How retail businesses can find their point of difference
Read time : 3 min Added: 16/01/2023
Rising inflation and falling consumer confidence are tricky problems for retailers. But those that take steps to understand their customers better, stay relevant among their buyer group and diversify where possible, can rise to the challenge.
Since hitting a record high in July 2021, consumer sentiment has seen a remarkable reverse. Our own retail spend data shows that the six months between Feb-Aug 2022 saw real essential spending (inflation adjusted) reduce by 5%, driven by lower food and drink spend1. The same data shows a decrease in retail spending, especially on clothing (which accounts for approximately 9% of total non-essential spend).
As consumer confidence underpins the entire retail sector, how can retail businesses deal with the ‘consumer optimism’ gap and stay competitive?
1. Lean into the ‘lipstick effect’
“A fall in consumer discretionary spend will likely hit big ticket items the hardest,” explains Marc Ward, Area Director SME Banking, Lloyds Bank. “But equally, consumers do often purchase small pick-me-ups during difficult economic times.”
This is the well-documented ‘lipstick index,’ coined by Estée Lauder’s Leonard Lauder2, which is as evident today as it has been during previous downturns. While people may not buy an entire outfit or other big-ticket items like a sofa, they might treat themselves to small beauty luxuries, like a lipstick or mascara, or upgrade elements of their food shop, buying posh chocolate or coffee, for example.
Are you able to tempt shoppers with small-ticket premium products that might satisfy that need? Could you stock more of them or make them more prominent?
2. Continuing to understand your customers
It is important to stay relevant to your customers, so keep the feedback momentum going. What do they like about your product or not? What do they want to buy more of and how much are they prepared to spend given the economic downturn? Are they sustainably minded eco-shoppers for example, willing to pay a premium for ethically sourced products or those made of recycled materials?
3. Diversify your offer
Another way to shore up your retail business is to diversify. Increase consumer dwell time by adding services that will encourage shoppers to hang around. For example, many bike shops now serve coffee. Consider what else you could do or sell that would encourage shoppers to spend more time in-store or on your website.
Marc Ward notes: “Think, too, about methods to drive repeat purchases – through online stores, delivery services, email marketing and social media presence, for example.”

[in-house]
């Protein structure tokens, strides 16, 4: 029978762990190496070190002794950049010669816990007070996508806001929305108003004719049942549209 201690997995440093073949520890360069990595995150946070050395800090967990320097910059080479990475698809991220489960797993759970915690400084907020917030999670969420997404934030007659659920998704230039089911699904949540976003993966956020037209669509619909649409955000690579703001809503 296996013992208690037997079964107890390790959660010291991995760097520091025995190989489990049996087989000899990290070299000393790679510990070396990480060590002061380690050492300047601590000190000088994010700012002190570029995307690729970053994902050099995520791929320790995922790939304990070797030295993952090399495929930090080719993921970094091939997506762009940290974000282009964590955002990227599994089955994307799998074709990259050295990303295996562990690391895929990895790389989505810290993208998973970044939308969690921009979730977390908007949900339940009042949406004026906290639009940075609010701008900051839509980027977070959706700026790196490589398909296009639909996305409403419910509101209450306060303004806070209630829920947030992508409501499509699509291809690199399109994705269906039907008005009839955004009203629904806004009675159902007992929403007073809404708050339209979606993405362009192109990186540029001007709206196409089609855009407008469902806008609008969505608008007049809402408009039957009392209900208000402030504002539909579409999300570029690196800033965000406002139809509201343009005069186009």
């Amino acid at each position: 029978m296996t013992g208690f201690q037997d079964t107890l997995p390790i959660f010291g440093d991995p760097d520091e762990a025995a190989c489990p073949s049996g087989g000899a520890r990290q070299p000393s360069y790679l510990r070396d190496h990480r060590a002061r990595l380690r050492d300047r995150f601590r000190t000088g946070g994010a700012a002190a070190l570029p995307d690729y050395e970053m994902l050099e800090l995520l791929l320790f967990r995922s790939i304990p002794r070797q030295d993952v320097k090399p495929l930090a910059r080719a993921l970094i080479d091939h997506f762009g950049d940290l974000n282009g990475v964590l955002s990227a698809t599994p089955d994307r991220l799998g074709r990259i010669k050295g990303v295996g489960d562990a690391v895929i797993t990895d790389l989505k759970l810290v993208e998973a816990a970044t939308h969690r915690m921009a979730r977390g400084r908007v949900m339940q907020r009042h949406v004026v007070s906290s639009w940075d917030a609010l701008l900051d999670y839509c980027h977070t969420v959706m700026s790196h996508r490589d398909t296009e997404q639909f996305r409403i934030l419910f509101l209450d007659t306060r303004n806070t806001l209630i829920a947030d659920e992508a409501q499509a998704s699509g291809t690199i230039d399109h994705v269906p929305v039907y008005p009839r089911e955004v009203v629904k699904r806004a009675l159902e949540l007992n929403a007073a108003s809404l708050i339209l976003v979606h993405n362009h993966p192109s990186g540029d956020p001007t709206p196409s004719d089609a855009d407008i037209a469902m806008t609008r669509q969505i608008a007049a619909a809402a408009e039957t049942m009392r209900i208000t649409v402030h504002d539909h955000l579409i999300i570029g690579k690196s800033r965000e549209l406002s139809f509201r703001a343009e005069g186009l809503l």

Subscription services are also increasingly popular with consumers whose expectations and attitudes to deliveries have changed since the pandemic. Naturally, this happens in food and drink, but it is also becoming more prevalent in fast-moving consumer goods sectors like razors and cosmetics. Do you have a product or service that could be packaged and sold on a recurring basis?
4. Price evaluation
Higher energy and transportation costs are among the biggest costs to the retail sector, compounded by supply-chain challenges.
You may have already passed these cost increases onto customers, but another price revaluation might need to be considered to remain competitive. Even in tough times, there are plenty of people willing to pay for quality and experience, so consider carefully where to increase prices and to what extent.
Where you do pass on increases, communicate clearly with your customers to help them remain loyal. For example, a bout of avian flu last year created egg shortages. Prices had to go up, but it was well communicated by supermarkets and covered in the media, allowing customers to make an informed decision without too much ill feeling towards vendors.
5. Seek advice
Your bank may be able to help. You can always contact us to discuss any ideas for growth you may have, or indeed any difficulties you are experiencing. We also have a range of insights, ideas and guidance within our Business Resource Centre.
The Local Enterprise Partnership (LEP) network is another great source of help and support. There are 38 LEPs across England, championing local economic growth and prosperity, so you could contact your local growth hub through them.
6. Embrace the big picture
Finally, it is important to recognise that it won’t last forever. Markets predict that inflation is likely to peak in the coming months, along with a settling of the labour market and easing of wage pressures, which, Marc Ward comments, would provide business with more certainty and consumers with more confidence and greater spending power as time progresses. “This confidence should translate into higher demand for retailers – therefore it's important to manage your current challenges as best you can, so you’re ready to benefit from a better economic outlook in the months and years ahead.”